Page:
Spindle RPM Cap

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21 May 2013 21:42 #34503 by Zahnrad Kopf
Replied by Zahnrad Kopf on topic Spindle RPM Cap

I can try it on my machine. As that is metric this is likely to have it going from 45 m/min to 45rpm, which I am not sure the VFD can even handle...


Andy, it doesn't need to be those values. It can be anything as long as the two values differ so that you can note the error.

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21 May 2013 21:45 #34504 by Zahnrad Kopf
Replied by Zahnrad Kopf on topic Spindle RPM Cap

An alternative, if you are in feed-per-rev mode is to turn the spindle override down to zero. That should stop all motion too.
Though I don't really like the idea of doing things on the machine in that situation, with it all poised to move again.

Something I have never tried is turning the chuck backwards in that scenario. I wonder if the tool backs-off? I suspect not.


**** Pre note - I don't mean it to sound offensive, so if it is, please forgive me.
If there is a better way to describe true, real world, industrial controls/machines don't hesitate to let me know. ****

In the Real World™, when one turns the spindle down to Zero, it is HELD at Zero RPM. As in, one CANNOT rotate it by hand.

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21 May 2013 22:00 #34505 by andypugh
Replied by andypugh on topic Spindle RPM Cap

In the Real World™, when one turns the spindle down to Zero, it is HELD at Zero RPM. As in, one CANNOT rotate it by hand.


That rather depends if the spindle is driven by a servo of some sort. I suspect that even in your "real world" not all of them are.

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21 May 2013 22:28 #34506 by SRT
Replied by SRT on topic Spindle RPM Cap
Please understand that I am not trying to stir the pot. In our world, Acramatic and Fagor controls several with DC spindle motors and a few with AC spindle motors and drives. We can hit feed hold stop the spindle, inspect tooling or check the part, move the turret if needed to gain clearance to change an insert restart the spindle and resume the cutting operation as programmed before the feed hold spindle stop/restart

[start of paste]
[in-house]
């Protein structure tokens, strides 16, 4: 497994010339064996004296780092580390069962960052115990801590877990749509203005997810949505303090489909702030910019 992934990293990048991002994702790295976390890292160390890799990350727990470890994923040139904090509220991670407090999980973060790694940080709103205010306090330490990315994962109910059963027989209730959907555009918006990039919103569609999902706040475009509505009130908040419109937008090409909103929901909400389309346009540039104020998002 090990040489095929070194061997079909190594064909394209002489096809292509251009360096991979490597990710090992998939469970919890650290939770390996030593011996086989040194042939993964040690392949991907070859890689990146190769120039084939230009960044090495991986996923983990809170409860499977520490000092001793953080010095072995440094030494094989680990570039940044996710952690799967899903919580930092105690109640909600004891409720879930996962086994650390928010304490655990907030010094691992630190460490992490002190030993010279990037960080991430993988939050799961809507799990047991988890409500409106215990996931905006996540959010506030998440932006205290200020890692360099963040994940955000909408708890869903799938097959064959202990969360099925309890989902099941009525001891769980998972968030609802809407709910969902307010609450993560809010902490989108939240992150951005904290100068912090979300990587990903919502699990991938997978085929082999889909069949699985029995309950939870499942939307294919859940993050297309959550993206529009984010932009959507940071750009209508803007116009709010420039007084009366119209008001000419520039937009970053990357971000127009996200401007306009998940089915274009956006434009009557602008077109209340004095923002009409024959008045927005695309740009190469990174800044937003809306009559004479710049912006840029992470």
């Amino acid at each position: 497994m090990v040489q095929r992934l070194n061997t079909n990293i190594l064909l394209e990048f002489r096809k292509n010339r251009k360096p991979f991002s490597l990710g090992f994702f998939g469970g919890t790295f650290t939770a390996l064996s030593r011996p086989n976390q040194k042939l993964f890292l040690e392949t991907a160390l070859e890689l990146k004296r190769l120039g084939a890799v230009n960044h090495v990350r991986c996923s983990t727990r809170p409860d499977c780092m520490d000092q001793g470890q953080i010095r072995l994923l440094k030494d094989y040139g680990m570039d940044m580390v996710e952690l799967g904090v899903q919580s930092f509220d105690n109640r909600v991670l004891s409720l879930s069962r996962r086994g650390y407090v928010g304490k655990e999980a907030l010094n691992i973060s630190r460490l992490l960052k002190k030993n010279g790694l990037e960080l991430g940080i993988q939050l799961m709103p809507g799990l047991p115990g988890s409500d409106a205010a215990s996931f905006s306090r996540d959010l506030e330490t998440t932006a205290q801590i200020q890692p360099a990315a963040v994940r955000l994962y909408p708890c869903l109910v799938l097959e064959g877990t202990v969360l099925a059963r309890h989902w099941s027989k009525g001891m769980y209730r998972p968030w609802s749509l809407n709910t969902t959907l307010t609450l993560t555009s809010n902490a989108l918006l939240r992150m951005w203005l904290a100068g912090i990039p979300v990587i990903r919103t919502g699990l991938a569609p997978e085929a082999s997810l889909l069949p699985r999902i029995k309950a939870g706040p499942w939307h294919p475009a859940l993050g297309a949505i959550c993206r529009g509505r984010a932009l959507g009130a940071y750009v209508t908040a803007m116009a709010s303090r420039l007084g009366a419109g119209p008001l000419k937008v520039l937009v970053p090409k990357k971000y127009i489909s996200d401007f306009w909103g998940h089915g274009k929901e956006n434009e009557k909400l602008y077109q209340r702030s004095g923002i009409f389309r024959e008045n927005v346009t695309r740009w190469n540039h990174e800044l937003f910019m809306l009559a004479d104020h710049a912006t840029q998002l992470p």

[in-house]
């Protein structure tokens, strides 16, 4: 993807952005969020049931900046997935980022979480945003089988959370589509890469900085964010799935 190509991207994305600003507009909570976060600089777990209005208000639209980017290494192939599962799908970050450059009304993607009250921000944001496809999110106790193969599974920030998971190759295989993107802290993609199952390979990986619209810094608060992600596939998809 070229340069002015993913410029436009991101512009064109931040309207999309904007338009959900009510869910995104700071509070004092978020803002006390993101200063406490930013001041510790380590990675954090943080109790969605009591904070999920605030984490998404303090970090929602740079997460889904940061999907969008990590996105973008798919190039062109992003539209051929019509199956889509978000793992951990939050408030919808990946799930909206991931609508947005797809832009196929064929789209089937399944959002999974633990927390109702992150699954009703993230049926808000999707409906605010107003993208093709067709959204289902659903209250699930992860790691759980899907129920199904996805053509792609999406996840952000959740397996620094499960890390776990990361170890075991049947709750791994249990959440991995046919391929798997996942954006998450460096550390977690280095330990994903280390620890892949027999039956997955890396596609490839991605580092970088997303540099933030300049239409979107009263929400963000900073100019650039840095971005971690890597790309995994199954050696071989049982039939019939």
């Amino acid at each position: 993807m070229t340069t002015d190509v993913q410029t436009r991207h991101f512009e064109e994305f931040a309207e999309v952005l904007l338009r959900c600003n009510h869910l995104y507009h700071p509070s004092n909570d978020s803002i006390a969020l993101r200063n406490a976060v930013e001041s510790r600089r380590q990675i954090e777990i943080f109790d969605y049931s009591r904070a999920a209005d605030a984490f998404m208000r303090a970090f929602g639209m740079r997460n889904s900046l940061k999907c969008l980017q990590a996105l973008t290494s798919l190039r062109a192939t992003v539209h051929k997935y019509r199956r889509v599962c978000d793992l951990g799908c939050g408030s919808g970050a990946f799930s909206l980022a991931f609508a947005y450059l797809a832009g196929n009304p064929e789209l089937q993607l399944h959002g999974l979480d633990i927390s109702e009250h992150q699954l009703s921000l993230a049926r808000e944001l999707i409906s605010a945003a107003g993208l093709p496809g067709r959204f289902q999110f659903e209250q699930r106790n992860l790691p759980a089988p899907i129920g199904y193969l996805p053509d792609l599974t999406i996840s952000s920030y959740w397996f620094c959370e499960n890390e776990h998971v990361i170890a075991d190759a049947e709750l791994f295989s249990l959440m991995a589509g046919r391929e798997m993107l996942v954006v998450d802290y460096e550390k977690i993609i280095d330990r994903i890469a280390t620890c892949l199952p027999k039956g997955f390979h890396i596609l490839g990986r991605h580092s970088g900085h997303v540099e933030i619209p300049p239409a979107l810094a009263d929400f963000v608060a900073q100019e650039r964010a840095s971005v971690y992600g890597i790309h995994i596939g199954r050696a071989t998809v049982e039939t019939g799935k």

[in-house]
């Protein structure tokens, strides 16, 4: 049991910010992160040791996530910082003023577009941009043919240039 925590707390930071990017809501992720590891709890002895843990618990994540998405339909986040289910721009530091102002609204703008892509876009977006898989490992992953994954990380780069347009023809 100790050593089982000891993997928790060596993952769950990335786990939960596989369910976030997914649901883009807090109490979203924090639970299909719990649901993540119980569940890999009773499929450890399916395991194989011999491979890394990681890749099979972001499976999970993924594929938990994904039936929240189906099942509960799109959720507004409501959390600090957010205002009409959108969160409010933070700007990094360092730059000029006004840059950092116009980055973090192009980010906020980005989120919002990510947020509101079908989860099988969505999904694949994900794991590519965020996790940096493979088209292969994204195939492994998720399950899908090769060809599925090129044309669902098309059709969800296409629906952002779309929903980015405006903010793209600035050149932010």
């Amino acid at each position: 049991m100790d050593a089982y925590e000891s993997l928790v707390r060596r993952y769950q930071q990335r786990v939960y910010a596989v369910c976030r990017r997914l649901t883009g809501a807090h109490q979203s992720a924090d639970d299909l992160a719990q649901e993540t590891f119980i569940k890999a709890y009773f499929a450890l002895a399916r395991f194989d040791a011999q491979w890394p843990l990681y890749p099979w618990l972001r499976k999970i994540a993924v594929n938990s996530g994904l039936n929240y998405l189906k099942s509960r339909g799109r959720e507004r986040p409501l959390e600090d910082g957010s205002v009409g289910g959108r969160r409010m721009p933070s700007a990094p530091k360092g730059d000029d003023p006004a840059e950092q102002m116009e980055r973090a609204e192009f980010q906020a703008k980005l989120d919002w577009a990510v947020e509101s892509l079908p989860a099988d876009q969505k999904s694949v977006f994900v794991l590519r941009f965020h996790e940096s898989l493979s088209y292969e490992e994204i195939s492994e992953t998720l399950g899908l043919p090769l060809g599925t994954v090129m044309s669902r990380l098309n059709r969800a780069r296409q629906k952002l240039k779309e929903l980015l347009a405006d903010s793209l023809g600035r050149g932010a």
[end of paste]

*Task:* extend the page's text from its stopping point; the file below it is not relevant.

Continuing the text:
I believe we are encroaching into the jog while paused territory but I am committed to this stuff and trying to report issues as we find them.

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21 May 2013 22:56 #34507 by andypugh
Replied by andypugh on topic Spindle RPM Cap

I believe we are encroaching into the jog while paused territory.


I don't think that there is anyone who doesn't agree that that is desirable. I am pretty sure it will come eventually. I doubt that there will be any change to the motion planner that doesn't start with that as a requirement.

In the meantime, I wonder if there is an all-gcode solution? Stop the program, hit a "save position" button, change the insert, then have the G-code carry on from where it left off (after jogging to a suitable starting point). This is not likely to be easy for complex profiles, but would not be difficult for simple cylindrical roughing. (View it as a canned-cycle for roughing).
I am thinking of something similar to the underlying G-code in the lathe macros I posted in the GUI thread a few days ago.

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22 May 2013 00:54 #34513 by Zahnrad Kopf
Replied by Zahnrad Kopf on topic Spindle RPM Cap